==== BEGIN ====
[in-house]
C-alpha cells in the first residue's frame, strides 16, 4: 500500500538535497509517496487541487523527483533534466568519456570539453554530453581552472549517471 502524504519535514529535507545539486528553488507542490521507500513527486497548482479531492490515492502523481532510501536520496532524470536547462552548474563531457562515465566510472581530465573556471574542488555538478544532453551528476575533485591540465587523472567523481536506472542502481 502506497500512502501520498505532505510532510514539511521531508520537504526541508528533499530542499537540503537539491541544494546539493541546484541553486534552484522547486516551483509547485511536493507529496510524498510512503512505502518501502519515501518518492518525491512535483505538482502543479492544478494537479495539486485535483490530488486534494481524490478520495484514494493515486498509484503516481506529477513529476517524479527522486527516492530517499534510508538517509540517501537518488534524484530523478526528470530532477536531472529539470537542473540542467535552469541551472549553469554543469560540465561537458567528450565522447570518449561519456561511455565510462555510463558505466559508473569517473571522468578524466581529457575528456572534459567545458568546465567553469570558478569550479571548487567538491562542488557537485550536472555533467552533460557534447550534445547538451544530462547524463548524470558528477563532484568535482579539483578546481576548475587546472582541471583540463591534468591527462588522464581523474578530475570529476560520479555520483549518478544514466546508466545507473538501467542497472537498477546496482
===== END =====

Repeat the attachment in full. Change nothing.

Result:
[in-house]
C-alpha cells in the first residue's frame, strides 16, 4: 500500500538535497509517496487541487523527483533534466568519456570539453554530453581552472549517471 502524504519535514529535507545539486528553488507542490521507500513527486497548482479531492490515492502523481532510501536520496532524470536547462552548474563531457562515465566510472581530465573556471574542488555538478544532453551528476575533485591540465587523472567523481536506472542502481 502506497500512502501520498505532505510532510514539511521531508520537504526541508528533499530542499537540503537539491541544494546539493541546484541553486534552484522547486516551483509547485511536493507529496510524498510512503512505502518501502519515501518518492518525491512535483505538482502543479492544478494537479495539486485535483490530488486534494481524490478520495484514494493515486498509484503516481506529477513529476517524479527522486527516492530517499534510508538517509540517501537518488534524484530523478526528470530532477536531472529539470537542473540542467535552469541551472549553469554543469560540465561537458567528450565522447570518449561519456561511455565510462555510463558505466559508473569517473571522468578524466581529457575528456572534459567545458568546465567553469570558478569550479571548487567538491562542488557537485550536472555533467552533460557534447550534445547538451544530462547524463548524470558528477563532484568535482579539483578546481576548475587546472582541471583540463591534468591527462588522464581523474578530475570529476560520479555520483549518478544514466546508466545507473538501467542497472537498477546496482